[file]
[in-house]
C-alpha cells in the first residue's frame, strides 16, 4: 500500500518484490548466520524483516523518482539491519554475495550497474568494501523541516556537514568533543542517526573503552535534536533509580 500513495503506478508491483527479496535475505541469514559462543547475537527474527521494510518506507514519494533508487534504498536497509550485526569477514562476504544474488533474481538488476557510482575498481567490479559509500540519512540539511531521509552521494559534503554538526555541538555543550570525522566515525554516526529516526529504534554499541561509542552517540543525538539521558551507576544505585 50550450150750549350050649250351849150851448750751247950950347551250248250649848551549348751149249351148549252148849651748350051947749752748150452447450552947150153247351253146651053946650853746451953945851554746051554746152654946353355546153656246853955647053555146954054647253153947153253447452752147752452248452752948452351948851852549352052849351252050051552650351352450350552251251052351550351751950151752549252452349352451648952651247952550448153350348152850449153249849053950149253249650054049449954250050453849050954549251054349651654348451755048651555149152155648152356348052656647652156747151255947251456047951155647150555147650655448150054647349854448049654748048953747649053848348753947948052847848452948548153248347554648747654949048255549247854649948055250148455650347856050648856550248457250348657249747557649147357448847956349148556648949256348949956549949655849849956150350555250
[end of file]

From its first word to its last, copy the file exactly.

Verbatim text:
[in-house]
C-alpha cells in the first residue's frame, strides 16, 4: 500500500518484490548466520524483516523518482539491519554475495550497474568494501523541516556537514568533543542517526573503552535534536533509580 500513495503506478508491483527479496535475505541469514559462543547475537527474527521494510518506507514519494533508487534504498536497509550485526569477514562476504544474488533474481538488476557510482575498481567490479559509500540519512540539511531521509552521494559534503554538526555541538555543550570525522566515525554516526529516526529504534554499541561509542552517540543525538539521558551507576544505585 50550450150750549350050649250351849150851448750751247950950347551250248250649848551549348751149249351148549252148849651748350051947749752748150452447450552947150153247351253146651053946650853746451953945851554746051554746152654946353355546153656246853955647053555146954054647253153947153253447452752147752452248452752948452351948851852549352052849351252050051552650351352450350552251251052351550351751950151752549252452349352451648952651247952550448153350348152850449153249849053950149253249650054049449954250050453849050954549251054349651654348451755048651555149152155648152356348052656647652156747151255947251456047951155647150555147650655448150054647349854448049654748048953747649053848348753947948052847848452948548153248347554648747654949048255549247854649948055250148455650347856050648856550248457250348657249747557649147357448847956349148556648949256348949956549949655849849956150350555250